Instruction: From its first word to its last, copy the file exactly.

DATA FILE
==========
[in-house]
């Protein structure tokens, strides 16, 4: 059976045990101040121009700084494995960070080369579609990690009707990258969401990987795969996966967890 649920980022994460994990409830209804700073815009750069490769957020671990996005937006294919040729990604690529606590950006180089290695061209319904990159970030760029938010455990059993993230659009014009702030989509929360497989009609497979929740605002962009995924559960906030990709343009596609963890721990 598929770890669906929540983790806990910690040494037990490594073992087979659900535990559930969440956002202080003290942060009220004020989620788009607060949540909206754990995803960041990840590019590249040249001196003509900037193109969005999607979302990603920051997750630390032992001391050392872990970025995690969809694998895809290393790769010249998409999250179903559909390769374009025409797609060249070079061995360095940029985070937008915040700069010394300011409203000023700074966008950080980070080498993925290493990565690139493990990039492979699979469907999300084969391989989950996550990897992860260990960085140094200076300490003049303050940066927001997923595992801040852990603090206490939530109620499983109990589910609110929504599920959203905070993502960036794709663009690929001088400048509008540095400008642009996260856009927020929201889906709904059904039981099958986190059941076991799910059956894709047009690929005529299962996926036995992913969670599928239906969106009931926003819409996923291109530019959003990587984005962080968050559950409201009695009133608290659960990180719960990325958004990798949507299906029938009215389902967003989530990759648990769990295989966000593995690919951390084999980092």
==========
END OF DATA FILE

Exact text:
[in-house]
């Protein structure tokens, strides 16, 4: 059976045990101040121009700084494995960070080369579609990690009707990258969401990987795969996966967890 649920980022994460994990409830209804700073815009750069490769957020671990996005937006294919040729990604690529606590950006180089290695061209319904990159970030760029938010455990059993993230659009014009702030989509929360497989009609497979929740605002962009995924559960906030990709343009596609963890721990 598929770890669906929540983790806990910690040494037990490594073992087979659900535990559930969440956002202080003290942060009220004020989620788009607060949540909206754990995803960041990840590019590249040249001196003509900037193109969005999607979302990603920051997750630390032992001391050392872990970025995690969809694998895809290393790769010249998409999250179903559909390769374009025409797609060249070079061995360095940029985070937008915040700069010394300011409203000023700074966008950080980070080498993925290493990565690139493990990039492979699979469907999300084969391989989950996550990897992860260990960085140094200076300490003049303050940066927001997923595992801040852990603090206490939530109620499983109990589910609110929504599920959203905070993502960036794709663009690929001088400048509008540095400008642009996260856009927020929201889906709904059904039981099958986190059941076991799910059956894709047009690929005529299962996926036995992913969670599928239906969106009931926003819409996923291109530019959003990587984005962080968050559950409201009695009133608290659960990180719960990325958004990798949507299906029938009215389902967003989530990759648990769990295989966000593995690919951390084999980092």